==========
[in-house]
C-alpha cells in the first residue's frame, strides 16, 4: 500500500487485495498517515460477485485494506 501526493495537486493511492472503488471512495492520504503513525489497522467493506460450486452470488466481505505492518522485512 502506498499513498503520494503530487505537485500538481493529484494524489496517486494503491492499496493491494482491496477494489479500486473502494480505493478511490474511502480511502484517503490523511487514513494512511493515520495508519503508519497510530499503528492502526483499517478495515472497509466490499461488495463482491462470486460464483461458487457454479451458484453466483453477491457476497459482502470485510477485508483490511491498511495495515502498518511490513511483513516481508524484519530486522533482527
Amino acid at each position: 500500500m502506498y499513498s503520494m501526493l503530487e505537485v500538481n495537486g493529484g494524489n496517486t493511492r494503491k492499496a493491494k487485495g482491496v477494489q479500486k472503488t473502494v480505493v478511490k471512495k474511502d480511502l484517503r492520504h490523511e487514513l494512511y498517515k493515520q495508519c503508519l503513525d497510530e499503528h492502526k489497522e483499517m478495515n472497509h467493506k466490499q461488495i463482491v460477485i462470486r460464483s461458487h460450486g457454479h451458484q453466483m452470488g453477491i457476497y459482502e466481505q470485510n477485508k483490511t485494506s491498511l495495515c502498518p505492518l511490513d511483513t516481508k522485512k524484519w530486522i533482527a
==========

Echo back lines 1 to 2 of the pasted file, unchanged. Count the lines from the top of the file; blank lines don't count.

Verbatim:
[in-house]
C-alpha cells in the first residue's frame, strides 16, 4: 500500500487485495498517515460477485485494506 501526493495537486493511492472503488471512495492520504503513525489497522467493506460450486452470488466481505505492518522485512 502506498499513498503520494503530487505537485500538481493529484494524489496517486494503491492499496493491494482491496477494489479500486473502494480505493478511490474511502480511502484517503490523511487514513494512511493515520495508519503508519497510530499503528492502526483499517478495515472497509466490499461488495463482491462470486460464483461458487457454479451458484453466483453477491457476497459482502470485510477485508483490511491498511495495515502498518511490513511483513516481508524484519530486522533482527